2.8 Genomic prediction modeling methods used in this study

Genomic best linear unbiased prediction: Genomic best linear unbiased prediction (GBLUP; VanRaden, 2008) was implemented in R using the “mmer” function in the sommer package version 4.1.8 (Covarrubias-Pazaran, 2016; Covarrubias-Pazaran, 2018). An additive relationship matrix was generated using the “A.mat” function in sommer package for use in GBLUP models.

Bayesian linear methods: BayesA and BayesB (Meuwissen et al., 2001), Bayesian LASSO (BL; Park & Casella, 2008), BayesC (Habier et al., 2011), and Bayesian ridge regression (BRR; Pérez & de los Campos, 2014) were implemented in R using the “BGLR” function of the BGLR package. These models all have the form y=1μ+j=1JXjβj+ϵ where y is the continuous response, μ is the intercept, Xj are predictors, βj are vectors of effects, and ϵ is residuals. They were mainly characterized by their own prior distribution (Gianola, 2013).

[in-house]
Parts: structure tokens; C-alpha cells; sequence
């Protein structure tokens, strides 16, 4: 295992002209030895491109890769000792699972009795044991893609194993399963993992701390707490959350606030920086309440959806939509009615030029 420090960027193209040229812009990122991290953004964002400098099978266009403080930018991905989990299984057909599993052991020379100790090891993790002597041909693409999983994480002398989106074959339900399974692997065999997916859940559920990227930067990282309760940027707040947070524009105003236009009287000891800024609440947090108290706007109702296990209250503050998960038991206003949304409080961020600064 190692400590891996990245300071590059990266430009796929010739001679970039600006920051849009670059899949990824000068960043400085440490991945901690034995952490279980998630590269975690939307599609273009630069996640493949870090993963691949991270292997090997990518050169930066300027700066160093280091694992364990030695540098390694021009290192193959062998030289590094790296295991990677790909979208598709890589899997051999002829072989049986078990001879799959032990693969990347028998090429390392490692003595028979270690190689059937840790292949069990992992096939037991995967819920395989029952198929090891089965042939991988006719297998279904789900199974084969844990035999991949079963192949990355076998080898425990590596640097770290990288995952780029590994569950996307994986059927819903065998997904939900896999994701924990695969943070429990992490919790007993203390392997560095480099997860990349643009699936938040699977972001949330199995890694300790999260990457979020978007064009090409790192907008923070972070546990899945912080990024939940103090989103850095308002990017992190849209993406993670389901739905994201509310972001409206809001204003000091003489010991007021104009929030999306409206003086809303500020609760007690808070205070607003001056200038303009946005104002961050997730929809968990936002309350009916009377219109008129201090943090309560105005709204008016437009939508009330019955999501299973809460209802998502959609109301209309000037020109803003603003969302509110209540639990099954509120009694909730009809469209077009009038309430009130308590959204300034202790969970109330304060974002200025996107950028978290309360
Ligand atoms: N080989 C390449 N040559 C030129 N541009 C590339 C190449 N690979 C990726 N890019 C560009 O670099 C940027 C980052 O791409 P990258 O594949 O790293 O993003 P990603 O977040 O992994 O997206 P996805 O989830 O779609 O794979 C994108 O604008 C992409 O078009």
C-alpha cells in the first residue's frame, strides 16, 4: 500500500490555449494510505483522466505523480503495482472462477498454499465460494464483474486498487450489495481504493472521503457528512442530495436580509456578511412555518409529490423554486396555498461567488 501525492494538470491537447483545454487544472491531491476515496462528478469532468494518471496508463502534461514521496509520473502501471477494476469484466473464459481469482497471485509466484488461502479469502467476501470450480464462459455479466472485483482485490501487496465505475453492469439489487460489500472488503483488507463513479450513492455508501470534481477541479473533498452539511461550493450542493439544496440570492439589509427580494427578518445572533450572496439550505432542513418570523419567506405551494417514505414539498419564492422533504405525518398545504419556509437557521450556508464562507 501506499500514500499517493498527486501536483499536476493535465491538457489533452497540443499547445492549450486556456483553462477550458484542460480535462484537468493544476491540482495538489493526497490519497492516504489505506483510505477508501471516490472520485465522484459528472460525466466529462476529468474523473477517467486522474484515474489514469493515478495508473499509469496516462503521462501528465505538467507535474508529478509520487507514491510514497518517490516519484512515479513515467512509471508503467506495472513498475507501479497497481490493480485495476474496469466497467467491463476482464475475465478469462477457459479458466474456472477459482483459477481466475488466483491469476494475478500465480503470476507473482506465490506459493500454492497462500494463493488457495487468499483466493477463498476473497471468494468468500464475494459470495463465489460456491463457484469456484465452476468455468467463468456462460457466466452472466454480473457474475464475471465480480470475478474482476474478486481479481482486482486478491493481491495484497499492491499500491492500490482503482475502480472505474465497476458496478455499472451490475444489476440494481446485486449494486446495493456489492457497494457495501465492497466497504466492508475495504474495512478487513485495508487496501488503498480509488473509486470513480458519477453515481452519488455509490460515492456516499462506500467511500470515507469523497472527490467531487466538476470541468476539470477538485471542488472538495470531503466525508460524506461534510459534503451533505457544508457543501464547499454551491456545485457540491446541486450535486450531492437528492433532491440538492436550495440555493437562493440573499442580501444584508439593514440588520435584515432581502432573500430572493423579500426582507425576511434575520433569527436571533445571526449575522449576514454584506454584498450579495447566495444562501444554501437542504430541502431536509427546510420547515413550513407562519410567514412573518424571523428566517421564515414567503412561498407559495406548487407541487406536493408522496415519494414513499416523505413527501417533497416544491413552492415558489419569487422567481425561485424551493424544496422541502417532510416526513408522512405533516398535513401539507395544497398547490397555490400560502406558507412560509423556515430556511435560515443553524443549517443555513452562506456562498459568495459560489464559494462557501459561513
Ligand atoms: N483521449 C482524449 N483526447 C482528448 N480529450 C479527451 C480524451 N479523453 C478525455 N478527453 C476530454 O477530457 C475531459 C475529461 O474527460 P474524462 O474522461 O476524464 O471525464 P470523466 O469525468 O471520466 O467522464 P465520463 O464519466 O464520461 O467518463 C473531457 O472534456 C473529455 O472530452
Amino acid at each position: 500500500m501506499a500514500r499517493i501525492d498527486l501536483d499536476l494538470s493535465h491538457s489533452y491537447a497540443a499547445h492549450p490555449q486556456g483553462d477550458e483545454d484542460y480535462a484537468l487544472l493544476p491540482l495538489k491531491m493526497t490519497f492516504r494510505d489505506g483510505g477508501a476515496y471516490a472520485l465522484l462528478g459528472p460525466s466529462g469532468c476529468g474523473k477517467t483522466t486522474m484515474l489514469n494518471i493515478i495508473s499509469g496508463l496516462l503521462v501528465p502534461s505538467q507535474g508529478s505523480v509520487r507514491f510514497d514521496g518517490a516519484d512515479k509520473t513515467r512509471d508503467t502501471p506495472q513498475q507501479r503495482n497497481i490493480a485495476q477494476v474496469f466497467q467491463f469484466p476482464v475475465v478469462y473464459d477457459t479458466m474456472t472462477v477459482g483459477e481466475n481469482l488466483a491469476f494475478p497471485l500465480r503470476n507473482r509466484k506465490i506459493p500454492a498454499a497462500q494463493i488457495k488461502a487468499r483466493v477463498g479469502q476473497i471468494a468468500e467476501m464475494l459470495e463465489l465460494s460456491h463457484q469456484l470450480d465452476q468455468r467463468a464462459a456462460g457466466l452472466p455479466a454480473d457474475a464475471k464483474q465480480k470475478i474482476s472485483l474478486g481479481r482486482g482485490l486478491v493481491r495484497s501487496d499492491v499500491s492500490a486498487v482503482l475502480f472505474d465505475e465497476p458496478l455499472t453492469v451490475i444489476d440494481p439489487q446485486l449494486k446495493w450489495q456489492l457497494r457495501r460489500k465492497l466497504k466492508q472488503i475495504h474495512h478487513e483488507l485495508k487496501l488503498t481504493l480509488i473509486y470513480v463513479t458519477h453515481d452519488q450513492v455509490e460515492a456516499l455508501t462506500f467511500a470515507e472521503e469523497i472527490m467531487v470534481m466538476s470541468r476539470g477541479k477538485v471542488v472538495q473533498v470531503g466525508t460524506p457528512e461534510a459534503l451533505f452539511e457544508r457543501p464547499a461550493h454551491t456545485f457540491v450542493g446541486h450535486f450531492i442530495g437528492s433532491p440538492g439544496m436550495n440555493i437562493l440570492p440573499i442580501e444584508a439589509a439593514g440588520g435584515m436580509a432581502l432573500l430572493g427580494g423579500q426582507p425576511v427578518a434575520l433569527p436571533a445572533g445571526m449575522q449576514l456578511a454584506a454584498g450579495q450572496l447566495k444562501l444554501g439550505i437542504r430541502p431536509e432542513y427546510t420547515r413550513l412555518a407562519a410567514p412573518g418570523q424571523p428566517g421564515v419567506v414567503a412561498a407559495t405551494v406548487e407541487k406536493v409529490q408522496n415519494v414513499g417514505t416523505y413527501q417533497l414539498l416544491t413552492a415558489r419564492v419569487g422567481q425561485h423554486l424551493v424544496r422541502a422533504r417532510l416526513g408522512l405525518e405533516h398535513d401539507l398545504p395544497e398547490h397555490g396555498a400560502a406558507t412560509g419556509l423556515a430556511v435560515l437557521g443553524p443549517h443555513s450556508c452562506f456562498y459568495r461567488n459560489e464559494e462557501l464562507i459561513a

Reproducing kernel Hilbert space regression: Reproducing kernel Hilbert space regression (RKHS; Wahba, 1978) was implemented in R using the “BGLR” function of the BGLR package. The resulting model has the form y=1μ+l=1Lul+ϵ where y is the continuous response, μ is the intercept, ul is a kernel matrix of random effects, and ϵ is residuals. The distance matrix for observations was calculated using the “dist” function with the optional method=”euclidean”. The bandwidth parameter was set to 1 when generating the kernel matrix.